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Re: Long (font) filenames
>Your approach of making subdirectories out of long names is interesting.
>But I fear it runs afoul of the ISO-9660 limitation of 8 directory
>levels. Also, directory names with extensions are not valid in ISO-9660
>even though they work on old MS-DOS filesystems.
I personally wouldn't worry too much about keeping the directory tree
limited to 8 levels, because you don't absolutely *have* to use a
distribution off a CD-ROM; it can, as you point out, be installed on HD and
used from there. I expect there are plenty of people using computers
without hard disc drives even now (me, on occasion), but no hard disc
probably means no CD-ROM either.
>Long filenames are obviously a good thing, but whether they'll get
>widely adopted in the TeX world soon, I don't know. Many people do put
>out files with non-8.3 names already.
A few non 8+3 filenames are out there, but the numbers are small in the TeX
world even though a large proportion of TeX stuff is developed on Unix
boxes. I think the only significant stash of files at CTAN which exceed
the 8+3 limitation are in the systems/mac part of the directory tree, and
this is acceptable because you can't use those files unless you have a Mac.
As I've said before and will say again (most likely on a regular basis for
at least the next decade), lots of people still use MS-DOS out of necessity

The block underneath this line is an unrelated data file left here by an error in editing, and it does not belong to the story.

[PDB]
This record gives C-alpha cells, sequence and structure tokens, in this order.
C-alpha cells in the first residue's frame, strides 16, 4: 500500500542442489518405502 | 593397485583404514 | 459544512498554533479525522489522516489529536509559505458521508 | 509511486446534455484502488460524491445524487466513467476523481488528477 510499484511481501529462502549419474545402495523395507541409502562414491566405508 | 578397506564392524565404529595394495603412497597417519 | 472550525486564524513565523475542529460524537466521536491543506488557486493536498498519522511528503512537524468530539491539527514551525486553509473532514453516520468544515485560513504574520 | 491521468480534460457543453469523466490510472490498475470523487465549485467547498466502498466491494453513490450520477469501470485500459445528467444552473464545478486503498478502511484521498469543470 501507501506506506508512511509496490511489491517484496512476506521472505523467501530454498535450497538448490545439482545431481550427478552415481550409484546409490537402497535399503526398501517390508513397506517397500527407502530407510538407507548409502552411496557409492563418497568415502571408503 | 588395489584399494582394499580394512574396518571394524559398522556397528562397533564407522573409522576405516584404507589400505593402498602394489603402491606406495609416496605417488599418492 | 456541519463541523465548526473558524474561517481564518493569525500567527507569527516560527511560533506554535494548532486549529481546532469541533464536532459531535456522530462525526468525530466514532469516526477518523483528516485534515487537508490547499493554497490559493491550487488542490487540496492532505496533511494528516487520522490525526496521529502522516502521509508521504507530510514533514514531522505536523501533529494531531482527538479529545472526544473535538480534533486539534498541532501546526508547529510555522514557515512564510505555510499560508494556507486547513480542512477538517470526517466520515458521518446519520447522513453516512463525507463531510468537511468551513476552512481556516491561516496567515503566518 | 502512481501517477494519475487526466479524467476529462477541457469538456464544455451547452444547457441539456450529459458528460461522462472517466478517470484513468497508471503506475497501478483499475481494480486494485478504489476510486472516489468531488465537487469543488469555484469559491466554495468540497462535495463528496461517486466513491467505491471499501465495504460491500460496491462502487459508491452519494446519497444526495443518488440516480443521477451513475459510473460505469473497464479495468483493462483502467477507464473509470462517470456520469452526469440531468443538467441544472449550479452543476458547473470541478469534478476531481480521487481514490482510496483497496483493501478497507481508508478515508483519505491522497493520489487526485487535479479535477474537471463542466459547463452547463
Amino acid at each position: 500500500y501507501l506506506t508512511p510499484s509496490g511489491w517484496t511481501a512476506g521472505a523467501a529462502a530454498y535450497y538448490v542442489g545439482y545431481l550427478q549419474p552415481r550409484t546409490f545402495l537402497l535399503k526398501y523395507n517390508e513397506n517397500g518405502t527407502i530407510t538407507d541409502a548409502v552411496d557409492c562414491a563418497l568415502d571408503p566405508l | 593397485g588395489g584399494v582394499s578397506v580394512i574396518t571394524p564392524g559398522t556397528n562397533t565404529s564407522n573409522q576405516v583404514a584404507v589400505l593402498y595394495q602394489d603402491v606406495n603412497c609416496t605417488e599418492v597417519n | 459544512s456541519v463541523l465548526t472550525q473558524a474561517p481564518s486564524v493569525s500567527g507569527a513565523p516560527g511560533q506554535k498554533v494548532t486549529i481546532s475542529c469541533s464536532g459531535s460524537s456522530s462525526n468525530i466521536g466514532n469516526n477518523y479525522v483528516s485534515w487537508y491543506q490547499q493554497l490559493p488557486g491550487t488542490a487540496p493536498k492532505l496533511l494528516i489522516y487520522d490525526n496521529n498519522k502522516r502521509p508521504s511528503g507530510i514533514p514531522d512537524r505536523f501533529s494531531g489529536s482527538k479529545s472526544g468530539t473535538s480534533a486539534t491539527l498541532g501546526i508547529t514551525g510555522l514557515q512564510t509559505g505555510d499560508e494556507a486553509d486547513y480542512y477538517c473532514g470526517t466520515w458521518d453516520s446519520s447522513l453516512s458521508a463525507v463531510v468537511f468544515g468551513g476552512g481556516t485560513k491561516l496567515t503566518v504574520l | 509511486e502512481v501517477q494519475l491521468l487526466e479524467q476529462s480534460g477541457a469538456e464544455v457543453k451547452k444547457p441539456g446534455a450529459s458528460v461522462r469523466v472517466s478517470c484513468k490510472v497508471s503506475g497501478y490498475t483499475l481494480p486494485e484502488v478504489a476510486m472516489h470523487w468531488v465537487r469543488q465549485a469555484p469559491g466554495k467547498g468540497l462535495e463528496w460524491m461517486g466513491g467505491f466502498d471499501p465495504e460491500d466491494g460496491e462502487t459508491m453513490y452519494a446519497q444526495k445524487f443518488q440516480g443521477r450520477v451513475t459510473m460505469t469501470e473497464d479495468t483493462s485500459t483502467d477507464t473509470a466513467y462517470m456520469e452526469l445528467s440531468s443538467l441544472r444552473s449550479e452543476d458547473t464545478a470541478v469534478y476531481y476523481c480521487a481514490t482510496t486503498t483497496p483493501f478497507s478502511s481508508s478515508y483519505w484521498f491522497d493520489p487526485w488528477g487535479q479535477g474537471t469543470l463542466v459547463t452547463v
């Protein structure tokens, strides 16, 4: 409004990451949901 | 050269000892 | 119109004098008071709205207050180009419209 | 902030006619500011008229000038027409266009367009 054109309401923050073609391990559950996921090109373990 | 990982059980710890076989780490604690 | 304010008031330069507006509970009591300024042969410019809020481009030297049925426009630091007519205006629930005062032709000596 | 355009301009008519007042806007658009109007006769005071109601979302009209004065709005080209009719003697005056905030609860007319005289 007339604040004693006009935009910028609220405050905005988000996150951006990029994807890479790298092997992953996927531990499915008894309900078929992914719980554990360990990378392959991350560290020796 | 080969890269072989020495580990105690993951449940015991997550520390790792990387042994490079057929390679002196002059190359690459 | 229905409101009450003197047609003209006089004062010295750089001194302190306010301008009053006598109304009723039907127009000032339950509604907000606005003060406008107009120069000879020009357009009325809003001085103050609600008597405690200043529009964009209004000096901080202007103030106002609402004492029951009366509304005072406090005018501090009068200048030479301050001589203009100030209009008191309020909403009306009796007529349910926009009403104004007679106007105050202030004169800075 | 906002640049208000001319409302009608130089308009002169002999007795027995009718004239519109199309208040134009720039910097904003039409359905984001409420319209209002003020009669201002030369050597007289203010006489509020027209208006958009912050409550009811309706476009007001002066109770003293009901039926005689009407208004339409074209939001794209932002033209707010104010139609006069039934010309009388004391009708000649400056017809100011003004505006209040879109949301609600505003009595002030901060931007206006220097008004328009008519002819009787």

(often people in poor countries using obsolete computers because of lack of
money). I'd be happy with dropping the 8+3 limit if a way of exceeding
this limit was freely available to all MS-DOS users. If no such thing has
been developed by 2010, I expect I'll have dropped my objections to
exceeding 8+3 (20-odd years after a computer has become obsolete is
probably long enough to consider dropping all pretence of support).
Note that I don't have a DOS box myself. I can't imagine any reason for
allow such an abomination into the house under any circumstances. But I
*do* have a small stash of ancient Macs; I have discovered there are lots
of people still using the original 68000 Macs (the Classic Macs mailing
list is the home of these perverts) which are comparable in terms of
computing power to 8086 and 80286 PCs. Although ancient Intel PCs are less
attractive than ancient Macs (try running Win 3.1 on a 640K 8086...), I
can't see any reason for them to be abandoned completely.
>I'm not sure what conclusion to draw from all this :-).
>Except maybe that there's no one answer.
P.S. I dropped the fontinst list from the distribution because I suspect
everyone on the fontinst list is subscribed to the tex-fonts list.